WIMBERLEY, Texas (KXAN) — Passion for live music runs deep in Central Texas — so why not add another community to the list the help attract more musicians?
That’s what Texas Gov. Greg Abbott’s trying to do. On Thursday, the Texas Music Office and the City of Wimberley will host a community workshop intended to help the town get their ducks in a row, to put it on the map as a music-friendly location.
According Abbott’s office, TMO’s program, which has helped various Texas cities, gives communities insight on developing a music industry and communicating with musicians that a community is doing what needs to be done to attract and develop the industry’s growth.
The workshop is the first step in becoming a certified community, per Abbott’s office. Once certified, Wimberley will be one of more than 20 other Texas cities with this official recognition.
“As we unleash the full might of the Texas economy, I am committed to working alongside community and business leaders in Wimberley to ensure they have the knowledge and tools they need to succeed,” said Abbott. “Music is a big part of the Texas brand and our local economies, and I thank the Texas Music Office for helping communities large and small to amplify creative partnerships and spur new business growth.”
The beautiful thing about music is it can bring all walks of life together.
KXAN met a few musicians on the Wimberley square Tuesday, who were practically singing with excitement, in-tune with the idea the city could become the newest certified music hub in Central Texas.
“I would hope that it would bring more people from other areas, that will have an opportunity to hear the talent level that we have in town and by doing that will give us more opportunities as musicians,” John Imperial, musician and co-owner of Wimberley Soundstage, said.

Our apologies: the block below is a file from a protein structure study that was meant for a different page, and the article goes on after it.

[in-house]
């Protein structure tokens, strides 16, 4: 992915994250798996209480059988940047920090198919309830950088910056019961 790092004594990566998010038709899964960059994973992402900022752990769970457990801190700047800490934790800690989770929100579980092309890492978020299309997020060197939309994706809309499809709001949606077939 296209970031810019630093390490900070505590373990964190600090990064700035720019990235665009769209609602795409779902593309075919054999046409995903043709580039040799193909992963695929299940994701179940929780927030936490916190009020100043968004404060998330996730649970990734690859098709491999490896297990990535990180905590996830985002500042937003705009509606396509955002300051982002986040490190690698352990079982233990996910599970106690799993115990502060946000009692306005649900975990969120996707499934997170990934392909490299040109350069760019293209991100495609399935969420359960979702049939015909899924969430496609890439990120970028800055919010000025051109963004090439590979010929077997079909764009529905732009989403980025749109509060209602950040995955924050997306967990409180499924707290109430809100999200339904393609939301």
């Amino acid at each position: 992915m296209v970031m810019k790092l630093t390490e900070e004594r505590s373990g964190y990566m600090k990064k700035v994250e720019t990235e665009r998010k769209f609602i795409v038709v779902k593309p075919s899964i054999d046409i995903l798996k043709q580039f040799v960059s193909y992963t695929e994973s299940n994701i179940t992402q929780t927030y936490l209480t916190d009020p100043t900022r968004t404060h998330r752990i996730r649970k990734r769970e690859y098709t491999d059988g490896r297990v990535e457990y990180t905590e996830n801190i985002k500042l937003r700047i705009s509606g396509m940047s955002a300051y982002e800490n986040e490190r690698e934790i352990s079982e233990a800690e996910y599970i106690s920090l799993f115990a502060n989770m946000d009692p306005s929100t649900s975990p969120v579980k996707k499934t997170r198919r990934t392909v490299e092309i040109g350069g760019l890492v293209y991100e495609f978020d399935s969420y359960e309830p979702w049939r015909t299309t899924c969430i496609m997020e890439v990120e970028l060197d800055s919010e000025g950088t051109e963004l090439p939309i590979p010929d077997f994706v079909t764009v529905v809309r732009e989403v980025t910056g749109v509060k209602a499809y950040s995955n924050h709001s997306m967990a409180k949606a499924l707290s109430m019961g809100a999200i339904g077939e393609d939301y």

Other musicians agree.
“I’ve been here my whole life practically, it’s cool to see it change,” one musician playing guitar on the Wimberley square said.
Joyce Webb, a singer and pianist, is a long-time musician in the Wimberley community, saying it’s only grown over the years.
“Everybody has live music here,” Webb said. “If there’re [musicians] not hired, then they just set up like this guy here.”
Wimberley’s Mayor Pro Tem Rebecca Minnick said after the workshop, they’ll gather a database for music services in the area, helping finalize its certification.
“It is absolutely overdue,” Minnick said. “I think we have a lot of the infrastructure in place already.”
So, what is expected to be the long-term impact?
“There’s plenty of full-time musicians that need a little help,” Imperial said.
He and others hope it brings money into the city all while keeping the sweet melodies of music making afloat.
There are already two dozen music-friendly communities across Texas, including Austin, Round Rock, Dripping Springs and Bastrop. San Marcos and Kerrville in our area also want to apply for the designation.
KXAN reached out to a number of these communities to see if their investments are worth the effort.
Round Rock leaders told us they had nearly 10,000 fans come out for Music on Main concerts this spring. Bastrop officials said they started a database to allow venues to book acts, and the program continues to grow.
To get certified, cities must designate a music office or liaison to provide monthly progress reports, collaborate with music nonprofits, create an advisory board and more.